Is a Hybrid Car Right for You?

By: Levi Quinn

Have you been considering whether it would be a good idea to purchase a hybrid car? Sure, hybrid cars are good for the environment, if all the hype about them is correct. After all, this type of automobile uses less gasoline and releases fewer emissions. But would it improve your life significantly, or would it prove too much of a drain on your current resources?

In order to answer this question, you will need to understand just a little about what a hybrid car is. A hybrid car has two motors of two different types, gasoline powered and electric. The gasoline-powered motor means the car isn't completely alien, and it is still a normal car for all intents and purposes. It just has a little help that makes it fuel-efficient.

The electric motor, which uses less energy than gas motors at low speeds and none at idle, comes into play while you drive around town and wait in traffic. The gasoline motor is used when you need your car to speed up, as this motor is actually more efficient at high speeds. It also gives your car more overall power for highway driving.

The hybrid car has a system to capture braking energy, which is then stored in a battery. It uses fuel, but not quite as much as a fully gasoline-powered car, thanks to all of these extra ways of capturing and storing energy. Environmentalists have been saying for years that we are swimming in energy - we just have to get busy making and using systems to capture it.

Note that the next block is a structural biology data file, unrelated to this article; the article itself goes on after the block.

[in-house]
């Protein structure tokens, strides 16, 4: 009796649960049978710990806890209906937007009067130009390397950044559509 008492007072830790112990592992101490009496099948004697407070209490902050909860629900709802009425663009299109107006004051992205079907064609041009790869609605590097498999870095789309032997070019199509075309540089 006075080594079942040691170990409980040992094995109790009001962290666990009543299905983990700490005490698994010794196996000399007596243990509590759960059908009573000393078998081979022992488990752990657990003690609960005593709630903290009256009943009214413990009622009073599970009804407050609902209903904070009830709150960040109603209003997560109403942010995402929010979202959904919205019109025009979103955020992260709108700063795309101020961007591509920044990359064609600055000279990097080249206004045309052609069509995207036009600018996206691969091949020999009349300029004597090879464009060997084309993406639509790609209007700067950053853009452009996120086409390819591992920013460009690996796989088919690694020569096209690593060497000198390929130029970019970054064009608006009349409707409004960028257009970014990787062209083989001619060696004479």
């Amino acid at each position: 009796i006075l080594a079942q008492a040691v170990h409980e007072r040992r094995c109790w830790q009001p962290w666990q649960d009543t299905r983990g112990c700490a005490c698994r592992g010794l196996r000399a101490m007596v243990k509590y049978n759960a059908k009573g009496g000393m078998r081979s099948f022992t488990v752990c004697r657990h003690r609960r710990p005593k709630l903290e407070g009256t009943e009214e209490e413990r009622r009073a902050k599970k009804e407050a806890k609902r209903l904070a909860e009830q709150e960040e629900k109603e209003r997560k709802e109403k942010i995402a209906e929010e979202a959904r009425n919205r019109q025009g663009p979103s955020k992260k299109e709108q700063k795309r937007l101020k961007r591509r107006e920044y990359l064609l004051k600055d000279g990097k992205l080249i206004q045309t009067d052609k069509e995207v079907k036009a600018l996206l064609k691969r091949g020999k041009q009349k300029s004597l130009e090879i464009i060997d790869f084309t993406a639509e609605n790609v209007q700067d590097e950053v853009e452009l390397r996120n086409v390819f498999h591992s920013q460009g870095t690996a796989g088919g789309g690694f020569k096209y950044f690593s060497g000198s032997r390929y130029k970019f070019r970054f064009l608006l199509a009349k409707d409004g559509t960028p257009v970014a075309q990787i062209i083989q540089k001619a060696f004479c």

Fuel efficiency, of course, is the hybrid's chief "pro." People who want this type of fuel-efficient automobile have to weigh the costs of fuel efficiency against what they are willing to pay in order to achieve it. For one thing, if you have two motors, you are dealing with breakdowns twice as often. With this setup, more parts that are moving can go wrong.

Then, of course, there is the price. A hybrid car will probably start at about $19,000 or $20,000, while a regular automobile can be much more inexpensive. In addition, some sources report that mileage usually isn't what it's cracked up to be.

In order to drive one of these cars, you must be willing to take a hit to the pocketbook for the environment. If you are willing and able to do that, then this type of automobile may be a good buy for you.

There is something else to consider as well. Automobile manufacturers haven't been trying terribly hard to make hybrids viable in the marketplace. As the world changes, this type of technology may become more user-friendly. If you are not able to make the monetary sacrifices at this time but are still interested, you can wait out technological improvements until the sacrifices aren't so great.

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